To understand the life histories and ontogenetic habitat utilization of green turtles along the coasts of the western Japanese main islands, we collected size frequency and genetic data of green turtles captured by pound nets in three foraging grounds (FG): Nomaike (n=38), Muroto (n=93), and Kumano-nada (n=31), and compared their natal origins among different size classes. Population genetic analyses based on an 820-bp fragment of mitochondrial DNA showed that the three FG were part of a single multiple-coast FG. Although turtles from all size classes originated mainly from rookeries in the Ogasawara Group, the size distributions clearly exhibited bimodality, with low occurrences of turtles in the 50-70-cm straight carapace length (SCL) range. The bimodal size distributions could not be attributed to demographic shifts in rookeries, because the number of female green turtles in Ogasawara has exhibited an increasing trend since 1979. We also examined whether factors such as seasonality and predation risk could have caused the size bimodality. There were, however, no strong relationships between sea-surface temperatures when turtles were captured and the sizes of the turtles (r2<0.2), and it appeared that predation risk could not result in the size modality observed in the FG. Our results strongly suggest that after switching from a pelagic to a neritic lifestyle, the green turtles in the neritic FG along the western Japanese main islands undergo another ontogenetic habitat shift upon reaching ~50-cm SCL. Here, we explore the possibility that developmental growth might stimulate a habitat shift, resulting in habitat differentiations by size and growth phase in the long-lived green turtle. © 2014 Elsevier B.V.

Kobayashi D.R.,National Oceanic and Atmospheric Administration | Cheng I.-J.,National Taiwan Ocean University | Parker D.M.,University of Hawaii at Manoa | Polovina J.J.,National Oceanic and Atmospheric Administration | And 2 more authors.
ICES Journal of Marine Science | Year: 2011

Satellite tags were attached to 34 non-reproductive loggerhead turtles (Caretta caretta) caught as bycatch in the Taiwanese coastal poundnet fishery from 2002 to 2008. Transmission durations ranged from 6 to 503 d (median 172 d), with 5860 d tracked in total. Horizontal track data were processed using the Bayesian state-space modelling to extract the most likely daily positions, taking into account ARGOS data quality and other forms of statistical error. A region of high occupancy in the East China Sea, covering 433 549 km2 of coastal and pelagic area next to Taiwan, China, Japan, and South Korea, was characterized from the tracking data. Various attributes of this hotspot are described using satellite tracks and remotely sensed data. The tracks were merged with oceanographic data, emphasizing a new global dataset characterizing mesoscale eddies from satellite altimetry data. A proximity-probability approach coupled with odds ratio testing was used to infer orientation to eddy features. Comparisons against random points, simulated particle tracks, and drifter buoys were used to demonstrate turtle differential responses to eddies inside and outside the hotspot, depending on eddy features (i.e. cyclonic vs. anticyclonic, edges vs. centres). Turtles inside the hotspot utilize fewer strong cyclonic eddy edges than those outside. © United States Government, Department of Commerce, National Oceanic and Atmospheric Administration, National Marine Fisheries Service 2011. Published by Oxford Journals. All rights reserved.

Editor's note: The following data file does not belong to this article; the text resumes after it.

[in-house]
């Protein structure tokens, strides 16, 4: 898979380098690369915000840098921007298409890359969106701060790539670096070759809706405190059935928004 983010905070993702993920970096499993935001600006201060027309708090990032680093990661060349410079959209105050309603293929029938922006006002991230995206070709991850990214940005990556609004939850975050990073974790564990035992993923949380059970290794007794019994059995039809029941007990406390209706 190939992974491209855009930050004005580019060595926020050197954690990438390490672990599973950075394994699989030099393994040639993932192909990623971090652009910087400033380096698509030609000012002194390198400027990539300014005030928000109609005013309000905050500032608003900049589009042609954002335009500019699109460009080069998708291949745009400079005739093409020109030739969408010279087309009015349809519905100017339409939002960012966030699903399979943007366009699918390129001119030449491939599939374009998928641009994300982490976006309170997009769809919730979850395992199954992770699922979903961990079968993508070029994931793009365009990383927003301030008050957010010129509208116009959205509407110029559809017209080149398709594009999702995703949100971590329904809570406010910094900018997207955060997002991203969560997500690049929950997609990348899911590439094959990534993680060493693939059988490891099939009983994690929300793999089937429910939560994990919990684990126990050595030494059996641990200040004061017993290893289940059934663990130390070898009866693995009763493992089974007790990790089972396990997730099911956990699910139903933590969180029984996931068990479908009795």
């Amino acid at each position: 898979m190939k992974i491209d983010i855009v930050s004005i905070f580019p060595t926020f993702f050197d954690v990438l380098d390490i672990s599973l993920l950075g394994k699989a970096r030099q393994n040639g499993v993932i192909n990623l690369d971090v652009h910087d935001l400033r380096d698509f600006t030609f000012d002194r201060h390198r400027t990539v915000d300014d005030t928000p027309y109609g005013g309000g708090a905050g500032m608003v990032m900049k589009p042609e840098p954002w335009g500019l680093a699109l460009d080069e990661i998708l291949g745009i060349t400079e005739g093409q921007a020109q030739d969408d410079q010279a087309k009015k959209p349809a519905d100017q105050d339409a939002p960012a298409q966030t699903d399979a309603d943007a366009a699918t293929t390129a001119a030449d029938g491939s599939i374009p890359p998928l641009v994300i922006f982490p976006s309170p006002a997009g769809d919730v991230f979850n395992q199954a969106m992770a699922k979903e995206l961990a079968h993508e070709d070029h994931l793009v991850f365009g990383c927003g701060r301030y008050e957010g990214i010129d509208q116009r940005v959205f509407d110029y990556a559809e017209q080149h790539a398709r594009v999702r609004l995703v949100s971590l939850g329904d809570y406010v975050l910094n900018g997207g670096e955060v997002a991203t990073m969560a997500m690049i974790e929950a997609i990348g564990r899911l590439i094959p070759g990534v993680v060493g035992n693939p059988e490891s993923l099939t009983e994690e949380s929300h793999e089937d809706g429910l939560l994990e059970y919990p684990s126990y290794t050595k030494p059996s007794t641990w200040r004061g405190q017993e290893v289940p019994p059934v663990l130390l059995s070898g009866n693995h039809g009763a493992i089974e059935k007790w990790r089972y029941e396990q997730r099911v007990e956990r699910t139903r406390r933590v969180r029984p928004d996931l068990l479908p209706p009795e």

Pfaller J.B.,University of Florida | Pfaller J.B.,Caretta Research Project | Alfaro-Shigueto J.,ProDelphinus | Alfaro-Shigueto J.,University of Exeter | And 7 more authors.
Marine Biology | Year: 2014

Studies that incorporate information from habitat-specific ecological interactions (e.g., epibiotic associations) can reveal valuable insights into the cryptic habitat-use patterns and behavior of marine vertebrates. Sea turtles, like other large, highly mobile marine vertebrates, are inherently difficult to study, and such information can inform the implementation of conservation measures. The presence of epipelagic epibionts, such as the flotsam crab Planes major, on sea turtles strongly suggests that neritic turtles have recently occupied epipelagic habitats (upper 200 m in areas with >200 m depth) and that epipelagic turtles spend time at or near the surface. We quantified the effects of turtle species, turtle size, and habitat (neritic or epipelagic) on the frequency of epibiosis (F 0) by P. major on sea turtles in the Pacific Ocean. In neritic habitats, we found that loggerhead (F 0 = 27.6 %) and olive ridley turtles (F 0 = 26.2 %) host crabs frequently across a wide range of body sizes, and green turtles almost never host crabs (F 0 = 0.7 %). These results suggest that loggerheads and olive ridleys display variable/flexible epipelagic-neritic transitions, while green turtles tend to transition unidirectionally at small body sizes. In epipelagic habitats, we found that loggerheads host crabs (F 0 = 92.9 %) more frequently than olive ridleys (F 0 = 50 %) and green turtles (F 0 = 38.5 %). These results suggest that epipelagic loggerheads tend to spend more time at or near the surface than epipelagic olive ridleys and green turtles. Results of this study reveal new insights into habitat-use patterns and behavior of sea turtles and display how epibiont data can supplement data from more advanced technologies to gain a better understanding of the ecology of marine vertebrates during cryptic life stages. © 2014 Springer-Verlag Berlin Heidelberg.